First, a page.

Gratitude and Menopause
Practicing gratitude during menopause might not be what you would expect as a natural strategy. But don’t be too quick to discount this idea. The mental and physical benefits might surprise you. Gratitude: the quality of being thankful; readiness to show appreciation for and to return kindness. But practice gratitude now? You might say, “I feel so crappy! Mood swings, night sweats, anxiety, weight gain and more. I’m supposed to be grateful now?!” Well, yes. And here’s why.
Gratitude Has Perks!
The benefits of practicing gratitude are nearly endless. People who regularly practice gratitude by taking time to notice and reflect upon the things they’re thankful for experience a lot of great stuff! For example,
- more positive emotions,
- better sleep,
- balanced hormones,
- greater compassion and kindness,
- and even stronger immune systems.
Here’s how Harvard Medical School describes gratitude: “A thankful appreciation for what an individual received, whether tangible or intangible. With gratitude, people acknowledge the goodness in their lives…As a result, gratitude also helps people connect to something larger than themselves as individuals – whether to other people, nature or a higher power.“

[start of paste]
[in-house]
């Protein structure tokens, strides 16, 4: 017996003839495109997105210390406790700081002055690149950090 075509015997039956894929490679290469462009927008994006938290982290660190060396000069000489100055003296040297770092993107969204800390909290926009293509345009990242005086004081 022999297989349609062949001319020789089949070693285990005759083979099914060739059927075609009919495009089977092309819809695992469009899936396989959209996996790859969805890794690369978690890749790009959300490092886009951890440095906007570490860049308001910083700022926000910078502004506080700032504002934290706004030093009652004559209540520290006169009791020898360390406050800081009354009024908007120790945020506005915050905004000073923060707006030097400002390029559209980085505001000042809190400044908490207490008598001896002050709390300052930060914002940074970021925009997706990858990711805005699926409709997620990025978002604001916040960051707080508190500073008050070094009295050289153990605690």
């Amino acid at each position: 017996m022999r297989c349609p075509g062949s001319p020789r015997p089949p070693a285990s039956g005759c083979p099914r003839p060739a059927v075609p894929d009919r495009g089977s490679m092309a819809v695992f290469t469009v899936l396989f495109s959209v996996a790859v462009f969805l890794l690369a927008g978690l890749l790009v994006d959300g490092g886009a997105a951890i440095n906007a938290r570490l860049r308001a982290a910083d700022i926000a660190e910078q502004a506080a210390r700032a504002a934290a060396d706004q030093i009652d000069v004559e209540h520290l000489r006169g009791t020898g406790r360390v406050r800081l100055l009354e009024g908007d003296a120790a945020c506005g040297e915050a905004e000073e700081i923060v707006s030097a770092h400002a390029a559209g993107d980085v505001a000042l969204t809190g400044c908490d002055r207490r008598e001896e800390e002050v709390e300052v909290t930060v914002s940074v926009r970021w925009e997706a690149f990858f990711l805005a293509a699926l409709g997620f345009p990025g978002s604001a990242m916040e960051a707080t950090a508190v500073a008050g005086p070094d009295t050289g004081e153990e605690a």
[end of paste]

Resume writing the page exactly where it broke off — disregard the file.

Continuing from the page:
Episode Breakdown (Jump to a particular section of the podcast if you want!)
(1:35) Gratitude releases those “feel good” hormones which in turn help your other hormones.
(1:47) Maslow’s Hierarchy of Needs Concept – menopause is our self-actualization stage and why that’s important for our health.
(2:40) Is it human nature to look at the things we don’t have vs. what we do have? People and relationships now become more important.
(4:01) Dr. Robert Emmons research – gratitude in two stages (acknowledgement and finding sources outside the self – “other directed”).
(5:35) Rhonda shares perspective on gratitude from her experience in emergency, ICU, and trauma medical settings as well as during last 20 years supporting menopausal women.
(6:35) The healing benefits of gratitude even during times of great loss. Sometimes during the worst times graces comes out the most.
(7:10) Gratitude effects the very cells of your body which in turn, benefits overall health.
(7:30) Studies show that grateful people are more agreeable, more open, and less neurotic.
(8:15) Menopause symptoms are real and consider making gratitude a habit or a strategy to help cope during more difficult times.
(9:03) What Rhonda knows for sure about gratitude and the menopause experience related to hormone balance.
(9:36) Rhonda’s gratitude prescription: A Gratitude Journal (writing down 3 to 5 things you are grateful for each day.)
Resources Mentioned In This Episode
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